So why is the Los Angeles Times demanding that CalPERS choose symbolism over substance?
After all, climate change is already having devastating impacts in California and around the world. We have identified the dangers of a rapidly warming planet as a material risk to the pension promises made to our 2 million members.
But a recent Los Angeles Times editorial insists CalPERS has turned a blind eye to the crisis — even accusing us of being “divorced from morality” by seeking solutions that also provide retirement security for public servants who have dedicated their lives to making our communities a better place to live.
It is shocking to so casually suggest the only path forward is to abandon our fiduciary duty to these Californians and their families.
Fighting climate change and paying for pensions are not mutually exclusive imperatives.
That’s why CalPERS unveiled an expansive Sustainable Investing 2030 Strategy in November. The plan will more than double our investments in climate solutions by 2030, while also reducing the carbon emissions intensity of our holdings by 50%. In addition, CalPERS will ensure accountability for companies to reduce their carbon emissions by developing a process to exit certain securities that put our investments at risk.
But the Los Angeles Times barely reviewed the plan, opting instead to demand divestment under the assumption that it will solve an existential crisis by punishing a handful of companies.
The newspaper is willing to wager our members’ retirement security on a bill in the California Legislature to force divestment of fossil fuel holdings by 2031, regardless of those companies’ progress in turning toward renewable energy.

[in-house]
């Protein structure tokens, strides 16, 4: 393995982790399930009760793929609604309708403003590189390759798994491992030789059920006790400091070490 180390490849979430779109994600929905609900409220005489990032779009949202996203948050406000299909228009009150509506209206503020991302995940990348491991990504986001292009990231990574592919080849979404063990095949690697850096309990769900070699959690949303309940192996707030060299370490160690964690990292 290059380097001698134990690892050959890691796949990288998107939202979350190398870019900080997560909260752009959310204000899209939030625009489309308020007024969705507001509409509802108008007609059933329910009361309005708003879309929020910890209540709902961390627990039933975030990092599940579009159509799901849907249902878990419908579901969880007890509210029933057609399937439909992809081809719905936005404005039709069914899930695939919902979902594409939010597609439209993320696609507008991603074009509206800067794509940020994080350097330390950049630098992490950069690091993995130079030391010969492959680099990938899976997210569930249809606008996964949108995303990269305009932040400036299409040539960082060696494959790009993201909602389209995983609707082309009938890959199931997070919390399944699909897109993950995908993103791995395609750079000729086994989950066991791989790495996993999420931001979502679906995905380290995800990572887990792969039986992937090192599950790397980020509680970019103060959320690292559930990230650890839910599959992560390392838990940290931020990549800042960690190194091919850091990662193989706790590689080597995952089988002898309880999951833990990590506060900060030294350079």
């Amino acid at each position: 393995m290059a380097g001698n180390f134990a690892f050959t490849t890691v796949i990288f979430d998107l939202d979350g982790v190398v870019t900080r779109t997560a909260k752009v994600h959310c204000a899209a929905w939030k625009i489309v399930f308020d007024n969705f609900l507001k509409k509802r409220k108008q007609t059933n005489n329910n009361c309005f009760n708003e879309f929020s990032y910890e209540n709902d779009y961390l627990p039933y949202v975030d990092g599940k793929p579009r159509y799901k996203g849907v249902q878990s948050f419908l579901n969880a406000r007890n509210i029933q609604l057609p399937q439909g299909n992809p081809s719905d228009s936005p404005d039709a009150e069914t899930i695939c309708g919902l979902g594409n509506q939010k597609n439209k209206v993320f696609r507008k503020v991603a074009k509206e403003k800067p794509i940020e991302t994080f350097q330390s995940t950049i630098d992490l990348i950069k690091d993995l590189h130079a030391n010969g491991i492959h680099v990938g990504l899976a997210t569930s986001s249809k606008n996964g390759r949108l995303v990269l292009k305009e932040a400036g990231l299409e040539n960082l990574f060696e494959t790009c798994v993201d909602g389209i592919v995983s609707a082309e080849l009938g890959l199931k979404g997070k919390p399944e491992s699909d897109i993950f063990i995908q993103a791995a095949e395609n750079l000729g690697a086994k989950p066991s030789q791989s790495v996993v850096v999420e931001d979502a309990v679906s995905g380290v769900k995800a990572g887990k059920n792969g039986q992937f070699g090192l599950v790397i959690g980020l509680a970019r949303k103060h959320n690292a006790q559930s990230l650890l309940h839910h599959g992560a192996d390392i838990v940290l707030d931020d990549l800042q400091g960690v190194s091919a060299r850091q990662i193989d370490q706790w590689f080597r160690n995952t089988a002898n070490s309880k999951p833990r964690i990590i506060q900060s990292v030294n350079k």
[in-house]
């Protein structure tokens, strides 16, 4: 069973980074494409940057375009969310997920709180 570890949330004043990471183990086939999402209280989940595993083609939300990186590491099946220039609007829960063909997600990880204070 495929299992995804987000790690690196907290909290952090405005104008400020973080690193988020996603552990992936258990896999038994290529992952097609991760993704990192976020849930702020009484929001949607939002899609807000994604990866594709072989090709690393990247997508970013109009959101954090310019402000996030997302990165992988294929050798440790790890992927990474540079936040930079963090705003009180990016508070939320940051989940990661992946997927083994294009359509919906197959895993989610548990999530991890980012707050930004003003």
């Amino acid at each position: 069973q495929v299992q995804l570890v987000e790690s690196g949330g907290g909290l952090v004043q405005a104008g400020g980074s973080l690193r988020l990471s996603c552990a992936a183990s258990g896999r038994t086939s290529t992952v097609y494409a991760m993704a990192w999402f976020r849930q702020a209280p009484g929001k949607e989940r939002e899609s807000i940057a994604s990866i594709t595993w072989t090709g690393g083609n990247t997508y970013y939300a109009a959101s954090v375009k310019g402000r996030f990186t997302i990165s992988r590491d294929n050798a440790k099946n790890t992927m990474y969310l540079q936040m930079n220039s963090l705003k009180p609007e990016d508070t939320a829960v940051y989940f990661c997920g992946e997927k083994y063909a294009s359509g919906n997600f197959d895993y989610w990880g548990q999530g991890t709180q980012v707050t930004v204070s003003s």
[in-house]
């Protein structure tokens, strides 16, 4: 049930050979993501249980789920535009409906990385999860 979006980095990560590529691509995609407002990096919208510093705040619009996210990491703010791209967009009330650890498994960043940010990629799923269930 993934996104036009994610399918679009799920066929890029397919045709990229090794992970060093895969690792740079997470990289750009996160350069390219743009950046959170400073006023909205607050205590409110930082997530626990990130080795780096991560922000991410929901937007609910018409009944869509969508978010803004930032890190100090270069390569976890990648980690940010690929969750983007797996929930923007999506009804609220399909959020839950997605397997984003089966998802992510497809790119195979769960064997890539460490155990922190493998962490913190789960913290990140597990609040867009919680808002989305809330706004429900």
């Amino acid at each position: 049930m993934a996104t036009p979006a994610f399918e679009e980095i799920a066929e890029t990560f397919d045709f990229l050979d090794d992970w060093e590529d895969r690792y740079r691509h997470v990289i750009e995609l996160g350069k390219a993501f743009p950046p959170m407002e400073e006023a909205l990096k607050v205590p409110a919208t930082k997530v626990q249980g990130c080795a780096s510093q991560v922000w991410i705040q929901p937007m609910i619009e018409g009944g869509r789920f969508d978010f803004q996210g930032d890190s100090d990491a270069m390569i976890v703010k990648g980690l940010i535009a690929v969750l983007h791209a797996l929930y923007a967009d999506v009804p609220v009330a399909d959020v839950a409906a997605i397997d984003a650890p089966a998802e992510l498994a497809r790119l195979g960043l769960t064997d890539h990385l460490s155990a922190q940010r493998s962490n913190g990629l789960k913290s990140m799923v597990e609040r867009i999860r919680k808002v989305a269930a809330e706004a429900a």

In essence, we are being asked to ignore our fiduciary duty and, even then, to embrace a future mandate that is built upon unverified scientific standards.
We can’t wait. That’s why CalPERS is taking action now, adopting a strategy that goes faster and farther toward reducing greenhouse gases than divestment.
We are actively seeking opportunities to fund climate solutions proposed by a broad array of companies. These investments will be made across all asset classes of the pension fund, not just in fossil fuels. We look forward to sharing updates on these investments in the coming months.
CalPERS already has committed some $47 billion of its portfolio to climate solutions, on our way to $100 billion in less than seven years — far outpacing what would happen under divestment.
Our approach to sustainable investing is rooted in what works.
Researchers at the University of Southern California and the University of Utah recently released a report that found “companies reduced their greenhouse gas emissions when stock ownership by green funds increased,” because corporate managers responded to the environmental preferences of their investors.
They wrote that divestment, even of polluting companies, may be counterproductive and lead to greater emissions. That’s because the companies would quickly replace CalPERS with new investors who will be unlikely to speak up as loudly or consistently about the urgent need to move toward a low-carbon economy.
Californians need to know that CalPERS is committed to the hard work that lies ahead, that we’re in it for the long haul. We urge those who demand action to support our effort to decarbonize our portfolio and, in doing so, help decarbonize the global economy.